Twenty Dollars and Six Clif Bars

by Kent Peterson

Christine calls this one "the lost kitten" bike.

Over the years we've tended to pare our lives down to a manageable size in what I guess is called "voluntary simplicity" these days but Christine prefers the phrase "getting rid of crap." I used to own a lot of bikes but over the years they found their way to various other owners and that's worked out fine. As I prepared for the Great Divide Race, I'd taken to riding my Monocog pretty much exclusively and I realized that my final road bike, a titanium Litespeed named Smokey that had survived a garage fire, was still really too fancy for me. So Smokey made his way back to Wayne, his original owner. Since the first of April 2005, I've been a one bike guy.

While I've had a blast on the Monocog riding it everywhere both on and off road, it is somewhat slower in road situations than a road bike (this is what Christine would point out as being one of my profound "well, duh!" observations). And while I'm basically content to tool around a little bit slower on the road, it did mean that I didn't do as much road riding with my pals. I just didn't want to slow them down. But my friend Michael Rasmussen (the bike commuter, not the Rabobank racer) and others predicted that someday I'd get another road bike.

That someday was Sunday, September 11th, 2005. I work at Sammamish Valley Cycle and a guy came into the shop with this early 1990's Trek. As the fellow described things, it was "time for him to get rid of this bike." and he wanted me to examine the bike to see what needed to be fixed on it and to give him an estimate of it's worth.

The bike wasn't in bad shape. Above you can see it pretty much as it came into the store. The old 7-speed Suntour drive train was still basically fine, although hopelessly out of fashion by modern standards. The brakes were OK, the front tire was flat, the wheels need truing and the bearings could use some grease. The most expensive problem was that the headset was shot. I gave the guy the verdict, it'd probably be about $70 or so to fix it up. While it is a decent older bike, there really isn't much of a market for a bike like this. Old bike enthusiasts tend to favor lugged steel over aluminum and the Suntour stuff wasn't nifty and old-school enough to have any collector value. And most bike modern bike buyers would see its lack of integrated shifters and non-carbon fork as quaint remnants of some Pleistocene era before bikes fully evolved. So, unfortunately, this fellow's bike fell into that "too old and too new" category and it's market value was not much.

At this point, when I was recounting this story to Christine, she said "you bought this bike, didn't you?"

I confessed that I did.

"I knew it," she said, "you've been describing it like it was a lost kitten you found on the street."

I gave the bike's owner my honest assessment, I figured the bike needed about $70 worth of work and if he did that, he might find someone who'd give him $50 for the bike. Maybe more but it would take some salesmanship. The fellow nodded, "That's about what I thought," he said. "What places around here take bike donations?"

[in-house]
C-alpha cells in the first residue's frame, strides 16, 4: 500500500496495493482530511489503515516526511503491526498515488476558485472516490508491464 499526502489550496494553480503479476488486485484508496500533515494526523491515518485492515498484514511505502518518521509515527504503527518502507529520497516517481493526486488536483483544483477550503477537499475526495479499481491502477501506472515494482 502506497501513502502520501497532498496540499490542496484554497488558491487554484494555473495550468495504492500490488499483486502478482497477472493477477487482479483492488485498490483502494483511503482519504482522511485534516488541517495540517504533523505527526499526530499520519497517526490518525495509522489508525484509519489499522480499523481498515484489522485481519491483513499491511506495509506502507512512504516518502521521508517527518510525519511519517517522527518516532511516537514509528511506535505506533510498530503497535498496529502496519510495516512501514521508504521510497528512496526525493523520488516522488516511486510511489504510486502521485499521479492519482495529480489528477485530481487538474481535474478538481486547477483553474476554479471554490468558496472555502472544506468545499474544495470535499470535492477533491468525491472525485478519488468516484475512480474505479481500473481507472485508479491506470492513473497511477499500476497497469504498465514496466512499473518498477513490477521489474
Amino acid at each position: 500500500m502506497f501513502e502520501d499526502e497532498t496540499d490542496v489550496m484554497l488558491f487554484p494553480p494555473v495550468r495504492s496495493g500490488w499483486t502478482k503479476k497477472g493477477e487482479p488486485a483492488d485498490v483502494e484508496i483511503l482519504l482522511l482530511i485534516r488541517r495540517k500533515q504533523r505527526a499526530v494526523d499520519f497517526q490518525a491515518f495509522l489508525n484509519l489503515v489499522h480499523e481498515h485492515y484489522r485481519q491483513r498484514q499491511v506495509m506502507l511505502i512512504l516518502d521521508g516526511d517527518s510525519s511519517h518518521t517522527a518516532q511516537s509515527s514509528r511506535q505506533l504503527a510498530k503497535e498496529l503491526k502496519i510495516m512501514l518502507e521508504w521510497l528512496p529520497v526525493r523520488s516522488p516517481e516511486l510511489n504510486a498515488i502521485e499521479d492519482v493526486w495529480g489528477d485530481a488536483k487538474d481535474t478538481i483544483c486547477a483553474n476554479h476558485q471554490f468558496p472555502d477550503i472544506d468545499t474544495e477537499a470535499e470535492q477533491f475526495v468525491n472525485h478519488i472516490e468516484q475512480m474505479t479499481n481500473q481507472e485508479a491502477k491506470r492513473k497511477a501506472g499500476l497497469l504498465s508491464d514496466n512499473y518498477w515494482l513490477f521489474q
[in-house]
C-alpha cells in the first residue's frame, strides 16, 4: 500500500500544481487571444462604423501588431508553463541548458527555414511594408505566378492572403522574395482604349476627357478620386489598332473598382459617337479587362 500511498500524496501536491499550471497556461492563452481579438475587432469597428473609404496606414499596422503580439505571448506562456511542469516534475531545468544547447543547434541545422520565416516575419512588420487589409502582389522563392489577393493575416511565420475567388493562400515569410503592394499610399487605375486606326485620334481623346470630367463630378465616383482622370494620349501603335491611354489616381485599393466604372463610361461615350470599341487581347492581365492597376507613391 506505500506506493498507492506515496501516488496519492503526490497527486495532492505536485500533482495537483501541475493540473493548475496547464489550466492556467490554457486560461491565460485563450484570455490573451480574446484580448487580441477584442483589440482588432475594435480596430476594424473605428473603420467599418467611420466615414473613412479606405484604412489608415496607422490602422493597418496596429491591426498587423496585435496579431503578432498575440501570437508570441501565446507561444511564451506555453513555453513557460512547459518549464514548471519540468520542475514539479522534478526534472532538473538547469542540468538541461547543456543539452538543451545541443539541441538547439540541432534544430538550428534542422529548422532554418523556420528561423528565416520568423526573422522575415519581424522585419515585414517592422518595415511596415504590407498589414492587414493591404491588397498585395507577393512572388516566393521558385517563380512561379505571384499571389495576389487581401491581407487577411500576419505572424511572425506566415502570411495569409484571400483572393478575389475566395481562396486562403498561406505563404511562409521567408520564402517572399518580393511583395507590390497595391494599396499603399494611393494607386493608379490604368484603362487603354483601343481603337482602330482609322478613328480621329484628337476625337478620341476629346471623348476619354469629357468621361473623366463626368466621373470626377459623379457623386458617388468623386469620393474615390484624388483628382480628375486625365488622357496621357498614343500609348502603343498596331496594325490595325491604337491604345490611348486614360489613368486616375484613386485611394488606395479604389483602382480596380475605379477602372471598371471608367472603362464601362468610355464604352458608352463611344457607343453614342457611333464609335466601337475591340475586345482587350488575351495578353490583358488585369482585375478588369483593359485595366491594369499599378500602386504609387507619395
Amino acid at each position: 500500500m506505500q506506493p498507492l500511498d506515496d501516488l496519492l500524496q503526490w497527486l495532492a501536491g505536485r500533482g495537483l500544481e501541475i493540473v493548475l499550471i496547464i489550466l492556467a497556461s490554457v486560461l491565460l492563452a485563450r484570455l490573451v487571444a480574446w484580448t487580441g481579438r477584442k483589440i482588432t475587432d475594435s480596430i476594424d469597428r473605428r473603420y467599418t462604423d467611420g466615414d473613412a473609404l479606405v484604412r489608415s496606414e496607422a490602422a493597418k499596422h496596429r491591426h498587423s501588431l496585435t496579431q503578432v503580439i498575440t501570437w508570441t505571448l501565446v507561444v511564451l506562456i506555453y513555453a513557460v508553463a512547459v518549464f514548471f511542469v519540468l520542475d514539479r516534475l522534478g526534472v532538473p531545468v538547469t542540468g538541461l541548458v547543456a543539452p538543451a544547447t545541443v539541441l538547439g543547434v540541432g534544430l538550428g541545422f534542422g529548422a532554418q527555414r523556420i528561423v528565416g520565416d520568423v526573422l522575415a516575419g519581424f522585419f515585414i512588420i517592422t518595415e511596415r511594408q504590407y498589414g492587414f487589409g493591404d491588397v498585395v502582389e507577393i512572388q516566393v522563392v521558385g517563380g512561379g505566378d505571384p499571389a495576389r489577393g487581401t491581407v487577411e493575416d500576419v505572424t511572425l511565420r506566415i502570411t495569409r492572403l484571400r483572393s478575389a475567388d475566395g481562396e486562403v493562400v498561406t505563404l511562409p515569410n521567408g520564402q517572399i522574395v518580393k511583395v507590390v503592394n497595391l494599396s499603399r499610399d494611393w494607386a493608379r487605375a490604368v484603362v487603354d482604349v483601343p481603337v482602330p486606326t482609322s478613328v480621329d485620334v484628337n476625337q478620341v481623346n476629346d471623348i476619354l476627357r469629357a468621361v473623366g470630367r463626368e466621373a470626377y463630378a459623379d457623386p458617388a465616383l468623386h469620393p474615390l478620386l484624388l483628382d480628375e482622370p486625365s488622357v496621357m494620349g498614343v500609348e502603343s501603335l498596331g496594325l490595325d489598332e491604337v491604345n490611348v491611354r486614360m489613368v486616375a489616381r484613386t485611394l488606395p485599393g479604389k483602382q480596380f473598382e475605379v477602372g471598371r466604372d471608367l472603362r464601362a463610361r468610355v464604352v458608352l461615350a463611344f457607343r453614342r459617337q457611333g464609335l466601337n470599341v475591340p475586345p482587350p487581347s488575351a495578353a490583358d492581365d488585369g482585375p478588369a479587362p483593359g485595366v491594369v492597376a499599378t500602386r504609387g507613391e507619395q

I couldn't think of a place in Redmond off-hand and I was about to tell him about Bike Works in Seattle but instead I said "I'll give you $20 for it."

"Deal." the fellow said.

Last week I'd put together a bike for my new friend Barry and that had reminded me of how much fun it is to put together a working bike. Even though I repair bikes five days a week, project bikes just seem more fun. It's like I'm learning what the bike wants to be. Or maybe I'm just making the bike more into my idea of what a bike can be.

With this bike, I wanted to see what it could be while still keeping the costs down to a bare minimum. Jim Foreman observed that "A rich man isn't the one with the most, it's the one who needs the least" and that's long been one of my beliefs.

My pal and colleague Chris informed me that he had an old stock Shimano 600 headset that he'd be willing to trade for half a dozen Clif bars, so that solved the headset problem. Pretty much all the other bits came out of what Christine calls "your big piles of junk."

I did some of the work on Monday after we'd finished up the day's real work at the shop and on Tuesday I rode the bus up to the shop and finished the bike transformation on my day off.

I clipped and flipped the drop bars because I prefer cow horn bars to drops. The bar tape is cast-off from a shop customer who was having his Ergo levers rebuilt.

The headlight is a PrincetonTec Impact flashlight.

I'm not wild about Trek's logos and my bikes tend to get dinged up, so I covered parts of the bike with various bits of tape and stickers.

The saddle is an old Specialized Body Geometry.

The saddlebag/rear splash guard are made from an old coroplast sign. See my articles on coroplast fenders, bar bags and tailboxes for more info on various coroplast construction techniques.

Eventually the bike will get more fenders and I'll probably add a speedometer at some point. The bike seems pretty fun and zippy and I'm getting used to riding a multi-speed bike again.

Keep 'em rolling, Kent Peterson, Issaquah WA USA, September 15, 2005